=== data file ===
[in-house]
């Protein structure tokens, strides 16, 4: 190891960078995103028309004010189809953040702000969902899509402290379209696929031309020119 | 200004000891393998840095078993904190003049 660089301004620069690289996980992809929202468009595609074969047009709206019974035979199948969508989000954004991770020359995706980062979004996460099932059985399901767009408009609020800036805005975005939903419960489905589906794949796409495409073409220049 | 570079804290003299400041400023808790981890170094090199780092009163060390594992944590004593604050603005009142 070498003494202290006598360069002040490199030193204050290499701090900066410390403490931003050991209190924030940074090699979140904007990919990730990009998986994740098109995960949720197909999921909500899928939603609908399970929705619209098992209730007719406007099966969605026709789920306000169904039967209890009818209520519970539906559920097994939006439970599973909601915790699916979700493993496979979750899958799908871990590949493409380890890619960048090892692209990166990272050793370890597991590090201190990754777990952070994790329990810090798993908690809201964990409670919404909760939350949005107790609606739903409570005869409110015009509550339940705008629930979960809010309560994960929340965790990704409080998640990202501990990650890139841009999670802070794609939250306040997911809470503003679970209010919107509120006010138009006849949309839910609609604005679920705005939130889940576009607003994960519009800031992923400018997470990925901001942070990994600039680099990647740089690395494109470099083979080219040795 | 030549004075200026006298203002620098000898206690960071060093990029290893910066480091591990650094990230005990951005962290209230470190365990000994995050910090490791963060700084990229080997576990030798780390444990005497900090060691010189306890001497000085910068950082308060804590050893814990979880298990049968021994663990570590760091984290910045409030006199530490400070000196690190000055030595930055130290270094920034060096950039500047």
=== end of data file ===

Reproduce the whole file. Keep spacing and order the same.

[in-house]
């Protein structure tokens, strides 16, 4: 190891960078995103028309004010189809953040702000969902899509402290379209696929031309020119 | 200004000891393998840095078993904190003049 660089301004620069690289996980992809929202468009595609074969047009709206019974035979199948969508989000954004991770020359995706980062979004996460099932059985399901767009408009609020800036805005975005939903419960489905589906794949796409495409073409220049 | 570079804290003299400041400023808790981890170094090199780092009163060390594992944590004593604050603005009142 070498003494202290006598360069002040490199030193204050290499701090900066410390403490931003050991209190924030940074090699979140904007990919990730990009998986994740098109995960949720197909999921909500899928939603609908399970929705619209098992209730007719406007099966969605026709789920306000169904039967209890009818209520519970539906559920097994939006439970599973909601915790699916979700493993496979979750899958799908871990590949493409380890890619960048090892692209990166990272050793370890597991590090201190990754777990952070994790329990810090798993908690809201964990409670919404909760939350949005107790609606739903409570005869409110015009509550339940705008629930979960809010309560994960929340965790990704409080998640990202501990990650890139841009999670802070794609939250306040997911809470503003679970209010919107509120006010138009006849949309839910609609604005679920705005939130889940576009607003994960519009800031992923400018997470990925901001942070990994600039680099990647740089690395494109470099083979080219040795 | 030549004075200026006298203002620098000898206690960071060093990029290893910066480091591990650094990230005990951005962290209230470190365990000994995050910090490791963060700084990229080997576990030798780390444990005497900090060691010189306890001497000085910068950082308060804590050893814990979880298990049968021994663990570590760091984290910045409030006199530490400070000196690190000055030595930055130290270094920034060096950039500047």